H1N1 Nasal Spray Vaccine (cont.)
IN THIS ARTICLE
When should the 2009 H1N1 nasal-spray flu vaccine be given?
Flu vaccination should begin as soon as vaccine is available and continue throughout the influenza season, into December, January, and beyond. By early October 2009, extensive 2009 H1N1 flu activity was being reported in the United States. It's possible that there may be waves of 2009 H1N1 activity during the 2009-2010 flu season that hit communities more than once over the course of the influenza season, which typically peaks in January or February but can last as late as May.
How many doses of nasal spray vaccine are needed?
In adults, only one dose of 2009 H1N1 vaccine, including the 2009 H1N1 nasal spray vaccine, is needed for protection.
All children 2 through 9 years of age getting a 2009 H1N1 vaccine will need two doses of 2009 H1N1 vaccine (either the 2009 H1N1 flu shot or the 2009 H1N1 nasal spray vaccine), The first dose should being given as soon as vaccine becomes available. The second dose should be given 28 or more days after the first dose. The first dose "primes" the immune system; the second dose provides immune protection. Children who only get one dose of vaccine when they need two doses may have reduced or no protection. Be sure to follow up to get your child a second dose if they need one. It usually takes about two weeks after the second dose for protection to begin.
Can people who got the flu shot last year get the nasal-spray flu vaccine LAIV this year?
Yes, people who got inactivated influenza vaccine (the flu shot) last year can get the nasal-spray flu vaccine this year.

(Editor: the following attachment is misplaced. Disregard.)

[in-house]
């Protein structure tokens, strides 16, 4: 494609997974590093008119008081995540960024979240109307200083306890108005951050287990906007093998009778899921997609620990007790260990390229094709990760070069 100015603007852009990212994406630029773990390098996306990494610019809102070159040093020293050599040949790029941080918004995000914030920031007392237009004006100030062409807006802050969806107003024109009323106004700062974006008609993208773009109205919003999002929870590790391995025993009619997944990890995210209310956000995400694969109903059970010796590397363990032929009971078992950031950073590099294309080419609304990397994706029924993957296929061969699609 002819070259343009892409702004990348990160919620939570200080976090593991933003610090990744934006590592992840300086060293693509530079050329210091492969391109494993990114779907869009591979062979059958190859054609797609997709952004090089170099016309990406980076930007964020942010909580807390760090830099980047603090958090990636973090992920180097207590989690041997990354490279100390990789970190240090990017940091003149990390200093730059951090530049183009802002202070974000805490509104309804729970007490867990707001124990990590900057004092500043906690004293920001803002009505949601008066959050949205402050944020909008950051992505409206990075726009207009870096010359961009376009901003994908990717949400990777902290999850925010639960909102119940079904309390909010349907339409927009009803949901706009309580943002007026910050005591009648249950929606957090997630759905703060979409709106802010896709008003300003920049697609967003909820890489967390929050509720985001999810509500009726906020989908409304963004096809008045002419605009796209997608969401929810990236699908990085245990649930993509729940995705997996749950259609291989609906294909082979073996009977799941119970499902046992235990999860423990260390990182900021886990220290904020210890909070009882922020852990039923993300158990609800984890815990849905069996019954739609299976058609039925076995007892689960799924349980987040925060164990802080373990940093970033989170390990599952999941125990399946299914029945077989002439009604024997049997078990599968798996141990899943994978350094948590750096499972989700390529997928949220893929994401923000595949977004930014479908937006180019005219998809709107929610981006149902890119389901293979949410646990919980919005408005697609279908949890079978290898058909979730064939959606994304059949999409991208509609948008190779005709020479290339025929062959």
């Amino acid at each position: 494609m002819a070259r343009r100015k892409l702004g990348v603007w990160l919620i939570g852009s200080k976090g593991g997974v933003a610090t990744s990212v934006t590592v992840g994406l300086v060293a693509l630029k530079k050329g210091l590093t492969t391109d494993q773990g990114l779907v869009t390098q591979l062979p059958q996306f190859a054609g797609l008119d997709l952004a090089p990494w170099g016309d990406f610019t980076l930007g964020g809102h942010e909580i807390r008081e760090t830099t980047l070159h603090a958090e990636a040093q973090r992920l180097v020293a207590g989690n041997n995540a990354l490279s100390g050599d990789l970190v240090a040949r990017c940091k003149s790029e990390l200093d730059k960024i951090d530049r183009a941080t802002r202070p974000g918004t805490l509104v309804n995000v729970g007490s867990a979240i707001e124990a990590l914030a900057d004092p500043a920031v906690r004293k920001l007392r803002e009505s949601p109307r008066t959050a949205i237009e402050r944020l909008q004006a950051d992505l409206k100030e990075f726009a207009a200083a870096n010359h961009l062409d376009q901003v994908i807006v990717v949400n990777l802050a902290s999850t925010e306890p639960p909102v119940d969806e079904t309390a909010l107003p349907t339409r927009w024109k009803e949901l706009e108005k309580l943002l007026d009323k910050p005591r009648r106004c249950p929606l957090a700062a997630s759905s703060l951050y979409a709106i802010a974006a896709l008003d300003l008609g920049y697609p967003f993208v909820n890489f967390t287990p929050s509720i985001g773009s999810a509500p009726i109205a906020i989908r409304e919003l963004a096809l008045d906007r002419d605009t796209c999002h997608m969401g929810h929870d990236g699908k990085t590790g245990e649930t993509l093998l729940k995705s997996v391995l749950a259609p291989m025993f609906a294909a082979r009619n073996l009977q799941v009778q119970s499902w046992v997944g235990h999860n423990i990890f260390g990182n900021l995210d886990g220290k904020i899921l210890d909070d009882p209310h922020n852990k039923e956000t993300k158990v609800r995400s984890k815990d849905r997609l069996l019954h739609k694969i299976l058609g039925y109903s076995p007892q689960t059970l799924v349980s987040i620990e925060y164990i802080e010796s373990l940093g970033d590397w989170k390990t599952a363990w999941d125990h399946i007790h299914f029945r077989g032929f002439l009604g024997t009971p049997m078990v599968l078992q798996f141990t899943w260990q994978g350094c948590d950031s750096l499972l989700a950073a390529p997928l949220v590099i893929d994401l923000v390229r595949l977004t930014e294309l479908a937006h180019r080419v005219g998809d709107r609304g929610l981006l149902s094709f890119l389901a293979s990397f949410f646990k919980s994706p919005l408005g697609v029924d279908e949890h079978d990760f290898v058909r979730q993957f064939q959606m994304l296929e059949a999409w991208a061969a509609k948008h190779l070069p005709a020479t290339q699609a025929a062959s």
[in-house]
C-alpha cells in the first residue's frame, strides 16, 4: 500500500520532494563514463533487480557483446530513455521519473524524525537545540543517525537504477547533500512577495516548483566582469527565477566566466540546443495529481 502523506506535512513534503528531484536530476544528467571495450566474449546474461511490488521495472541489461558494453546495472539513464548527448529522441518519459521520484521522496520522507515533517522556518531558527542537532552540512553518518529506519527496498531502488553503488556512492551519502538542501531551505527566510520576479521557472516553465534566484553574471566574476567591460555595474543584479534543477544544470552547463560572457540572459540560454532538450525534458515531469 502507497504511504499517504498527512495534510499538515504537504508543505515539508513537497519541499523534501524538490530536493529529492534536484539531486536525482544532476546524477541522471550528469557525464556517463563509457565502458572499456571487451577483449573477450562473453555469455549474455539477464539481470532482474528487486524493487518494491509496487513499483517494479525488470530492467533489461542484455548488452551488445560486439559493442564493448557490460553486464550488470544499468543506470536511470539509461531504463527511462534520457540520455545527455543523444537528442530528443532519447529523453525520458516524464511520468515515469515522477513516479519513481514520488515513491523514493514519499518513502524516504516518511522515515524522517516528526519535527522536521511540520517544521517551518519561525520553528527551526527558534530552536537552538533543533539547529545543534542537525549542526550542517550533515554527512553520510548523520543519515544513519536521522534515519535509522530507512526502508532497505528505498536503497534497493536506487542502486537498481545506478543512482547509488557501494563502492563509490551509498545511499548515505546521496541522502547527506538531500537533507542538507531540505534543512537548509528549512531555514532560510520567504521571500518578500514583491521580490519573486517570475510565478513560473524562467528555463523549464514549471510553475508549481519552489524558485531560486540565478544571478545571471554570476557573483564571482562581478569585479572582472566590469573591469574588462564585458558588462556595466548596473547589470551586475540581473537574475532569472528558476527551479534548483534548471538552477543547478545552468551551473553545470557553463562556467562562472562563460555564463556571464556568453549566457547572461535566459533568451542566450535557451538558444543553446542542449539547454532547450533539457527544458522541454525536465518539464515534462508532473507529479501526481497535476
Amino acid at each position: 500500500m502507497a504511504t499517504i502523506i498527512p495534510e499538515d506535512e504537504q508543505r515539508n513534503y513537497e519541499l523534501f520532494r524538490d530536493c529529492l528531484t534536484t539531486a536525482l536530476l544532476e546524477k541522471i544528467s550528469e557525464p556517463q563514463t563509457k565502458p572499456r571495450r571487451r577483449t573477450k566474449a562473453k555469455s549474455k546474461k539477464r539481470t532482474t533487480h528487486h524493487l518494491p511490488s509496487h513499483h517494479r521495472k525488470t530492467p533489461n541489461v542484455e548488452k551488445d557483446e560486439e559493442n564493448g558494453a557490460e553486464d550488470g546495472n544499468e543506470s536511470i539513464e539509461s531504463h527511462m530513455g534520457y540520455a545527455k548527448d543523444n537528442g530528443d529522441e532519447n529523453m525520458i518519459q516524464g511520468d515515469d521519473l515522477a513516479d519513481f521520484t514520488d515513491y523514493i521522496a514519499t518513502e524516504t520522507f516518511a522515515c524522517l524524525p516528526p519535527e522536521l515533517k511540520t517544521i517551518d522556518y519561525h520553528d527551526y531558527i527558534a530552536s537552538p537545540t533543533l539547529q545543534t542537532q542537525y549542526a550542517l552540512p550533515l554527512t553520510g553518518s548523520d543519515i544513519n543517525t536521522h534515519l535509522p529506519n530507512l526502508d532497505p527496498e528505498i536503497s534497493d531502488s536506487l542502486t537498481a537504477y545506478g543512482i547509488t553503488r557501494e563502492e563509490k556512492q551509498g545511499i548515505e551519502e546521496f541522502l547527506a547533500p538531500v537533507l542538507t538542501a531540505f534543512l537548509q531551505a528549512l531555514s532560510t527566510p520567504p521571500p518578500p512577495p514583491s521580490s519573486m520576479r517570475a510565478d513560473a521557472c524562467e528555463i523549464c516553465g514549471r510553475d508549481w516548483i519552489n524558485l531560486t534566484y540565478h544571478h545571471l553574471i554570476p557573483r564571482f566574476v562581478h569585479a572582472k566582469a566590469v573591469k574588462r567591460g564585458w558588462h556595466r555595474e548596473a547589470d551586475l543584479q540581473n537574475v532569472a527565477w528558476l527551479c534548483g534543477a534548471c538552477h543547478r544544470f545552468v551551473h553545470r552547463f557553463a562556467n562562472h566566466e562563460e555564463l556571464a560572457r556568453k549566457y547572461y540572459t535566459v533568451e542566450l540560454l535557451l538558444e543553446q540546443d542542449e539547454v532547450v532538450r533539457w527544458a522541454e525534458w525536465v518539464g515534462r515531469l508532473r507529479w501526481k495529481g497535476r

Can the nasal-spray flu vaccine be given at the same time as other vaccines?
The nasal spray flu vaccine can be given at the same time or around the same time as an inactivated (killed) vaccine or any other live vaccine except for the seasonal nasal spray vaccine. (The seasonal nasal spray vaccine and the 2009 H1N1 nasal spray vaccine should not be given at the same time.) The 2009 H1N1 flu shot (inactivated 2009 H1N1 vaccine) can be given at the same visit as any other vaccine, including pneumococcal polysaccharide vaccine.
Can the 2009 H1N1 nasal spray vaccine and the seasonal nasal spray vaccine be given at the same time to the same person?
No. The seasonal nasal spray vaccine and the 2009 H1N1 nasal spray vaccine should not be given at the same time. This is because the nasal spray vaccines might not be as effective if given together. It is fine to receive the 2009 H1N1 nasal spray at the same time as the seasonal influenza (flu) shot, or the seasonal flu nasal spray at the same time as the 2009 H1N1 flu shot vaccine.
Can the nasal-spray flu vaccine be used together with influenza antiviral medications?
If a person is taking an influenza antiviral drug (including Tamiflu® or Relenza®, then the nasal spray flu vaccine should not be given until 48 hours after the last dose of the influenza antiviral medication was given. If a person takes antiviral drugs within two weeks of getting the nasal spray flu vaccine, that person should get revaccinated. (The antiviral drugs will have killed the vaccine viruses that are supposed to cause the immune response against those viruses.)
Antiviral drugs can be taken with the inactivated (i.e. killed) flu vaccine.
If a child under the age of 9 years is getting seasonal influenza vaccine for the first time and requires 2 doses, does the same type of vaccine have to be used for both doses?
Ideally the same type of vaccine should be used for both doses as we know a series of two doses of the same type of vaccine has worked in clinical trials. No information is available about how effective a series of two different vaccines might be. If different types of vaccine are used for the first and second doses, however, there is no need to revaccinate a child. The doses should be separated by at least one month (28 days).
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